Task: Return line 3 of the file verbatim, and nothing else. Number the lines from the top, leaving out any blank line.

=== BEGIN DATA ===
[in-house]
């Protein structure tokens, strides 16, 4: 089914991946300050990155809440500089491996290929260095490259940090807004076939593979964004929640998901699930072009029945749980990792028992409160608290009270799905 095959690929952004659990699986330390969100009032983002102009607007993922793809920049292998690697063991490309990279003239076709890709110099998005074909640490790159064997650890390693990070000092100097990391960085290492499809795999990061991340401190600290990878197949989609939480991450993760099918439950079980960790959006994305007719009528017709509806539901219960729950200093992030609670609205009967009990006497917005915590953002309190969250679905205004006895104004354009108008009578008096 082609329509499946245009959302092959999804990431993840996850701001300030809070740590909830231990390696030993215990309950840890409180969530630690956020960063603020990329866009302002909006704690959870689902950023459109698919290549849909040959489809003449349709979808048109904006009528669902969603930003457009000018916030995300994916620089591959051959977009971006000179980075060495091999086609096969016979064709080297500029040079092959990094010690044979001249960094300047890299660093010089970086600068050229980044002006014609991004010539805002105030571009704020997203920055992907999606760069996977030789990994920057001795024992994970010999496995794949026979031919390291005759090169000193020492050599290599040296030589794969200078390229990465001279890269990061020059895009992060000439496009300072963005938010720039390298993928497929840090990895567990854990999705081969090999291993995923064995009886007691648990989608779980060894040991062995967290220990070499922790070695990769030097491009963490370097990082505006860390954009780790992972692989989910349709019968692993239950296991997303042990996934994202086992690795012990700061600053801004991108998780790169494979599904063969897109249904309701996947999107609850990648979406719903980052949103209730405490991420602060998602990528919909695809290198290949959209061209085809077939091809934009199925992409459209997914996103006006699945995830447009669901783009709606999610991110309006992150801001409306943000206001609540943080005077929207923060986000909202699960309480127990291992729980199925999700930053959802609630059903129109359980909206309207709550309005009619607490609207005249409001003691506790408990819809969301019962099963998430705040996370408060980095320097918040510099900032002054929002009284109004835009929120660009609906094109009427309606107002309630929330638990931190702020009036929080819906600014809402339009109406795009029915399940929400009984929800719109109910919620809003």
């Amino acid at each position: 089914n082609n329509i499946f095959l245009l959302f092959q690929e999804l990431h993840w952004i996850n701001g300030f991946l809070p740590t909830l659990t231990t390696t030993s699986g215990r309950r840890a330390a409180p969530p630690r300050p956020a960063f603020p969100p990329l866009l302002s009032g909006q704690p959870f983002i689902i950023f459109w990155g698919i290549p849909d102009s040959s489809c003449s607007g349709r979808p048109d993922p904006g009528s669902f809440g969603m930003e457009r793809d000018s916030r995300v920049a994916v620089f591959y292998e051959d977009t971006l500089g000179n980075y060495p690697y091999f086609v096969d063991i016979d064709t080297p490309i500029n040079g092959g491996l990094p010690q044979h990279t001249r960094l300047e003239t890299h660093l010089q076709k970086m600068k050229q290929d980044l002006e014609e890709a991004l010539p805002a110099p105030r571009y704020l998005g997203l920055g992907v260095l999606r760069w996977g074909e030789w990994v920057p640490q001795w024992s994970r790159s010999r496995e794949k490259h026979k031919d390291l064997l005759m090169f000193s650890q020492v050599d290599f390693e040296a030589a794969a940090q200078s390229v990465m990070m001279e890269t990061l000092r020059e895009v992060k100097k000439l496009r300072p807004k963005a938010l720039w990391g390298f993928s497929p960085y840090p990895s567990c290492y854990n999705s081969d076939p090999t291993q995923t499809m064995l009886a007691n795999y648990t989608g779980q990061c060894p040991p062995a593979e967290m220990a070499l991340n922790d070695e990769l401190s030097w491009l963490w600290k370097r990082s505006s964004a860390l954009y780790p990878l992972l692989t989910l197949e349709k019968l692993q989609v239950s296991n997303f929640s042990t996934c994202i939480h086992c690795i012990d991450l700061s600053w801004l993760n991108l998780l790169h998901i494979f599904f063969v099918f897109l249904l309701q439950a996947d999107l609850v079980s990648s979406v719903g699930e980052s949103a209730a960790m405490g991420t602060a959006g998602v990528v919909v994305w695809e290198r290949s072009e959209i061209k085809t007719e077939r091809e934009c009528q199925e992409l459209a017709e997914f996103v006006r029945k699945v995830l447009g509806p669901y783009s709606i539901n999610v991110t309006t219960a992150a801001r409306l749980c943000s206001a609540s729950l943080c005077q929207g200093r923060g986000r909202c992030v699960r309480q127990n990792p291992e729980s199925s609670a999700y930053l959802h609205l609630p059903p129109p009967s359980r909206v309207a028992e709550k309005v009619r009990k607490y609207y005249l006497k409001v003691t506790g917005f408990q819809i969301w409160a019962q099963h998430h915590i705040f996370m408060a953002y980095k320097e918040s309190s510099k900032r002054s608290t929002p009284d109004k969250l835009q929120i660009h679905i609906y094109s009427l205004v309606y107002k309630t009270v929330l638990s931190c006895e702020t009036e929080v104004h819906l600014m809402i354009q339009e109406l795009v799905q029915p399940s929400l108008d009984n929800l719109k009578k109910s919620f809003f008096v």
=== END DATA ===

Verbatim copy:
């Amino acid at each position: 089914n082609n329509i499946f095959l245009l959302f092959q690929e999804l990431h993840w952004i996850n701001g300030f991946l809070p740590t909830l659990t231990t390696t030993s699986g215990r309950r840890a330390a409180p969530p630690r300050p956020a960063f603020p969100p990329l866009l302002s009032g909006q704690p959870f983002i689902i950023f459109w990155g698919i290549p849909d102009s040959s489809c003449s607007g349709r979808p048109d993922p904006g009528s669902f809440g969603m930003e457009r793809d000018s916030r995300v920049a994916v620089f591959y292998e051959d977009t971006l500089g000179n980075y060495p690697y091999f086609v096969d063991i016979d064709t080297p490309i500029n040079g092959g491996l990094p010690q044979h990279t001249r960094l300047e003239t890299h660093l010089q076709k970086m600068k050229q290929d980044l002006e014609e890709a991004l010539p805002a110099p105030r571009y704020l998005g997203l920055g992907v260095l999606r760069w996977g074909e030789w990994v920057p640490q001795w024992s994970r790159s010999r496995e794949k490259h026979k031919d390291l064997l005759m090169f000193s650890q020492v050599d290599f390693e040296a030589a794969a940090q200078s390229v990465m990070m001279e890269t990061l000092r020059e895009v992060k100097k000439l496009r300072p807004k963005a938010l720039w990391g390298f993928s497929p960085y840090p990895s567990c290492y854990n999705s081969d076939p090999t291993q995923t499809m064995l009886a007691n795999y648990t989608g779980q990061c060894p040991p062995a593979e967290m220990a070499l991340n922790d070695e990769l401190s030097w491009l963490w600290k370097r990082s505006s964004a860390l954009y780790p990878l992972l692989t989910l197949e349709k019968l692993q989609v239950s296991n997303f929640s042990t996934c994202i939480h086992c690795i012990d991450l700061s600053w801004l993760n991108l998780l790169h998901i494979f599904f063969v099918f897109l249904l309701q439950a996947d999107l609850v079980s990648s979406v719903g699930e980052s949103a209730a960790m405490g991420t602060a959006g998602v990528v919909v994305w695809e290198r290949s072009e959209i061209k085809t007719e077939r091809e934009c009528q199925e992409l459209a017709e997914f996103v006006r029945k699945v995830l447009g509806p669901y783009s709606i539901n999610v991110t309006t219960a992150a801001r409306l749980c943000s206001a609540s729950l943080c005077q929207g200093r923060g986000r909202c992030v699960r309480q127990n990792p291992e729980s199925s609670a999700y930053l959802h609205l609630p059903p129109p009967s359980r909206v309207a028992e709550k309005v009619r009990k607490y609207y005249l006497k409001v003691t506790g917005f408990q819809i969301w409160a019962q099963h998430h915590i705040f996370m408060a953002y980095k320097e918040s309190s510099k900032r002054s608290t929002p009284d109004k969250l835009q929120i660009h679905i609906y094109s009427l205004v309606y107002k309630t009270v929330l638990s931190c006895e702020t009036e929080v104004h819906l600014m809402i354009q339009e109406l795009v799905q029915p399940s929400l108008d009984n929800l719109k009578k109910s919620f809003f008096v």